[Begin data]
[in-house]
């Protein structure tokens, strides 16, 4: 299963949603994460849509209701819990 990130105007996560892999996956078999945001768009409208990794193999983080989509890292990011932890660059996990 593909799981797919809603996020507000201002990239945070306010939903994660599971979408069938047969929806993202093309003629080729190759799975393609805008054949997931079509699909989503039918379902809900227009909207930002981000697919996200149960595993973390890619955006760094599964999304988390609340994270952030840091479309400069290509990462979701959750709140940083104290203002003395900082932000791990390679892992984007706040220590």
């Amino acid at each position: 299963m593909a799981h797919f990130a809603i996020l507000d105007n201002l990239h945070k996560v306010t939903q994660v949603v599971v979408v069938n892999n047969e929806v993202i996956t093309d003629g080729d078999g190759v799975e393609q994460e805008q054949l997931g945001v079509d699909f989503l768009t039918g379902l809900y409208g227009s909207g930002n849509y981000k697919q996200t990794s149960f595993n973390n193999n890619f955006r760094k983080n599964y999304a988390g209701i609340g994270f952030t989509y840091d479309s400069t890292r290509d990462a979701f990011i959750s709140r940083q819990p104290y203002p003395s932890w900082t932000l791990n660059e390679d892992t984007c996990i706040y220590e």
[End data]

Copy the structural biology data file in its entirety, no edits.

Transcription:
[in-house]
């Protein structure tokens, strides 16, 4: 299963949603994460849509209701819990 990130105007996560892999996956078999945001768009409208990794193999983080989509890292990011932890660059996990 593909799981797919809603996020507000201002990239945070306010939903994660599971979408069938047969929806993202093309003629080729190759799975393609805008054949997931079509699909989503039918379902809900227009909207930002981000697919996200149960595993973390890619955006760094599964999304988390609340994270952030840091479309400069290509990462979701959750709140940083104290203002003395900082932000791990390679892992984007706040220590």
């Amino acid at each position: 299963m593909a799981h797919f990130a809603i996020l507000d105007n201002l990239h945070k996560v306010t939903q994660v949603v599971v979408v069938n892999n047969e929806v993202i996956t093309d003629g080729d078999g190759v799975e393609q994460e805008q054949l997931g945001v079509d699909f989503l768009t039918g379902l809900y409208g227009s909207g930002n849509y981000k697919q996200t990794s149960f595993n973390n193999n890619f955006r760094k983080n599964y999304a988390g209701i609340g994270f952030t989509y840091d479309s400069t890292r290509d990462a979701f990011i959750s709140r940083q819990p104290y203002p003395s932890w900082t932000l791990n660059e390679d892992t984007c996990i706040y220590e």